High-tech software is a bright spot in summer of flight delay hell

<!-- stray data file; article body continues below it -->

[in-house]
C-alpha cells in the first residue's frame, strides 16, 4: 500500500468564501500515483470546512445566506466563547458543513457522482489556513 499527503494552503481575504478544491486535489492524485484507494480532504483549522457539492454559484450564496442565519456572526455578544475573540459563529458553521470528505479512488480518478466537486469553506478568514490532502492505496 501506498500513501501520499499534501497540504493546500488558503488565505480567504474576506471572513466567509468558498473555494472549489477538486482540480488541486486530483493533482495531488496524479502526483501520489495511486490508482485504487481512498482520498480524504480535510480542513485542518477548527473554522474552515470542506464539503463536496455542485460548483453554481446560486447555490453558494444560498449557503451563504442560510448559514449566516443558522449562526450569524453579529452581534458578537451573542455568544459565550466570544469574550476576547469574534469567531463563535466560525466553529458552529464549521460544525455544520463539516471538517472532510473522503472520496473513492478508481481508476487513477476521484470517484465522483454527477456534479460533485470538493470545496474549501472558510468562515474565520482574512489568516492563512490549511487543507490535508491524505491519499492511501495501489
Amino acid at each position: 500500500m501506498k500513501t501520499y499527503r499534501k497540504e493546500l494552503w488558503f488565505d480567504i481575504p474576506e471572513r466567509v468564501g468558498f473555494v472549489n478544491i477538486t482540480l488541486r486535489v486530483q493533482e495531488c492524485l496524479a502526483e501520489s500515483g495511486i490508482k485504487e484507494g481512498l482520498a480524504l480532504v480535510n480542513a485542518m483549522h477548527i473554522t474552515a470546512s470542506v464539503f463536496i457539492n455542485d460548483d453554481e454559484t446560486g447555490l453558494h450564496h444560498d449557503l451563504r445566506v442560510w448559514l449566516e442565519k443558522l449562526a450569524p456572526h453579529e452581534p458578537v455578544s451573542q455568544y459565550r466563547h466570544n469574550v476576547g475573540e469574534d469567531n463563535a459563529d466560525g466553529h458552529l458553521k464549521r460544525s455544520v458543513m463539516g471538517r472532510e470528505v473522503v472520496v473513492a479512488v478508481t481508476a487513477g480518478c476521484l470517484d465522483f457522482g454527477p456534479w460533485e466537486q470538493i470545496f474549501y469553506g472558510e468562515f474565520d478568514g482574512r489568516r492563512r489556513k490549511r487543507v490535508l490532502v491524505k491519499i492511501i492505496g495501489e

Flight delays are up 19% from where they were last summer but if not for two of the Administration’s high-tech babies things could be much worse. That was the bottom line in a speech given today by Marion Blakey, the administrator of the FAA.  The first is called adaptive compression.  Between April and July, this technology reduced delays by more than 863,000 minutes saving  airlines about $35 million a year in fuel and other operational expenses, she said.Adaptive compression is a computer program that constantly scans for open airport slots.  It’s common for slots to open up whenever flights are cancelled, delayed or re-routed. The problem is, the carriers had no way of knowing which slots were freed up for someone else to use. Now they do. The second technology is airspace flow program that gives airlines the option of either accepting delays for flights scheduled to fly through storms or flying longer routes to maneuver around them. Blakey said the FAA deployed these program in  11 new locations, distributed throughout the center of the country. The idea is that it will help the air traffic control system move traffic through constrained areas — traffic destined to many major metropolitan areas in the eastern half of the U.S. The agency employed the program last year at 36 locations on 19 days from June through August and saw a 21% reduction in delays from what would have been if we hadn’t used this tool, Blakey said.  Cost savings for the airlines and the flying public from the program are estimated to be $100 million annually.“It’s too soon to tell what the exact figures on delay reductions will amount to, but I can tell you that we expect them to be even greater than in ’06,” she said. “What we’re doing with AFP is giving airlines the choice of accepting an expected departure time or a longer route around the storm. This provides flexibility. This provides the passenger with a more dependable schedule. As bad as [this summer] was, I don’t want to think about how much worse the delays would’ve been without these improvements I just mentioned.”Certainly air travel hasn’t slowed. One trade group predicts that 15.7 million people will take to the skies the Labor Day weekend  for the last gasp of summer, Blakey said. That’s an increase of almost 3% from the year before.In her speech before the Command Center Briefing on Delays in Washington, DC, Blakey also reiterated her concern that Congress isn’t acting fast enough to give the agency money to upgrade the FAA’s operations, known as NextGen,  including air traffic control.  “Once again, it’s time for Congress to pass a reauthorization measure that does for aviation what’s never been done before — ties the FAA’s revenues to the cost of doing business. Let me tell you, if we don’t get that, the improvements will sputter along, the delays will only get worse, and every weekend will feel like Labor Day,” she said.Blakey, whose five-year term as FAA administrator ends in two-weeks, told the Atlanta Journal Constitution on Wednesday, if Congress doesn’t quickly approve a new four-year FAA authorization bill after returning from its August recess, it is risking a massive disruption to air transportation."There really will not be money" to continue operating the air traffic control system once the last dollars in the aviation trust fund are spent down by November, she told AJC.com. Blakey argues that Congress should change the formula of fees and taxes that pay for air-traffic control services and airport infrastructure because FAA data show it currently weighs too heavily on commercial airlines.Big carriers agree that air passengers pay far out of proportion to the costs they impose. Blakey says corporate jets and other private aircraft should be charged user fees to more fairly distribute the burden, according to AJC.com.  

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